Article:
In 2011, President Obama signed the agency’s Food Safety Modernization Act (FSMA) into law. FSMA directly affects the handling of spices, and as the act undergoes continued implementation, many preventive measures are being put into place to ensure that the country’s spice supply is safe for consumers.

Michael Taylor, the FDA’s deputy commissioner for foods, stresses that the agency isn’t suggesting that consumers avoid spices. But the United States imports more than 80 percent of its spices, and only 1 percent to 2 percent of all imports at American borders and ports are inspected. That’s why, according to Iowa State University’s Agricultural Marketing Resource Center, the FDA views foreign and domestic food safety as a critical public-health issue.

The risk profile report was a way to address the increased potential for foodborne illnesses generated by spices imported into the country. To further address safety concerns, ASTA stresses that it’s willing to team up with the FDA and other companies on this issue. The association created an industry manual that establishes standards for the safe shipping and handling of imported spices. These guidelines work together with FDA regulations already in place and the newer standards currently being implemented. “ASTA shares [the] FDA’s commitment to safety,” says Cheryl Deem, the association’s executive director.

But consumers can also help themselves. To help reduce the chances of becoming sick from contaminated spices, Taylor suggests that people add seasonings to their food before cooking  meals, not after.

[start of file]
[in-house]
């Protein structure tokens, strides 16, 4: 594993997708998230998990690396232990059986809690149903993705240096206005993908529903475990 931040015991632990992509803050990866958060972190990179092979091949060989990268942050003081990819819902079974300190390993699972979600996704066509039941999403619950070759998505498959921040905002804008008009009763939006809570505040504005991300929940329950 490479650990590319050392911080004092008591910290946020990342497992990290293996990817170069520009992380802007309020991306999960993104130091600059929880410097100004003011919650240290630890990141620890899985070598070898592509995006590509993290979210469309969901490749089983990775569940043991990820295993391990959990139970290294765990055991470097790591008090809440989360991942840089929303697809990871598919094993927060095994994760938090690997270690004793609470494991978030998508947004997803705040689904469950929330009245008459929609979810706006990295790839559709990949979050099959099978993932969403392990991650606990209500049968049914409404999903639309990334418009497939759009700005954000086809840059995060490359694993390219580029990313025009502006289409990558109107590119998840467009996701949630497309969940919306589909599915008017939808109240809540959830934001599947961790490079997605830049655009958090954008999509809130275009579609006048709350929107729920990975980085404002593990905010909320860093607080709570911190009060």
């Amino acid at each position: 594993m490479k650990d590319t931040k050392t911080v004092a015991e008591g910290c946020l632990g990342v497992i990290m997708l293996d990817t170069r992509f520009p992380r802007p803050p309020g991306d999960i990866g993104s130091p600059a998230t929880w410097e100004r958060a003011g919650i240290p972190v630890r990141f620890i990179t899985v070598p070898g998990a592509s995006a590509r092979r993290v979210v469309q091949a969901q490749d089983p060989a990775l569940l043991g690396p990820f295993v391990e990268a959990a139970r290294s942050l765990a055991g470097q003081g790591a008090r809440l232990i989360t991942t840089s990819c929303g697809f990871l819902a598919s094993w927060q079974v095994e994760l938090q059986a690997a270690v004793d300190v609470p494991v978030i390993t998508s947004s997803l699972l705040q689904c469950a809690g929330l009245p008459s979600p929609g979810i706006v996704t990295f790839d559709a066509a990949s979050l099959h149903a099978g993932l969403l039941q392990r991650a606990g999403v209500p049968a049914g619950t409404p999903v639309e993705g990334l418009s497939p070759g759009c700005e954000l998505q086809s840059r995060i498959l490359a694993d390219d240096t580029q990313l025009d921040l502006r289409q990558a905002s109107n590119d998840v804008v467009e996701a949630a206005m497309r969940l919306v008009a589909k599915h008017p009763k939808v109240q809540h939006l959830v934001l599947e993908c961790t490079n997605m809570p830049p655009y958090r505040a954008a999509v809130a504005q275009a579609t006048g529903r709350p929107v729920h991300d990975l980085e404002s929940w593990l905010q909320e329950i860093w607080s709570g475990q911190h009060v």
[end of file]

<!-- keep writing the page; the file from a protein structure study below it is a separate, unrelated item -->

In addition, Jim Lynn, the corporate communications officer from McCormick & Company, the world’s largest maker of seasonings, suggests that people buy their spices from trusted resources. “Whether they’re [spices] grown in the United States or other parts of the world, McCormick exercises the same high level of quality control throughout our supply chain,” Lynn says.

That said, the FDA believes it is possible to significantly reduce the risk of illness from consuming contaminated spices in the United States. More comprehensive FDA scrutiny places spice producers on the hot seat. These companies are charged to better police the complex supply chains their ingredients pass through. This means the companies that import spices from small farms in a variety of different countries must better understand and oversee the methods and processes used in these locations. That, perhaps, will be the most important ingredient in this recipe for successfully safeguarding the purity of our spice supplies.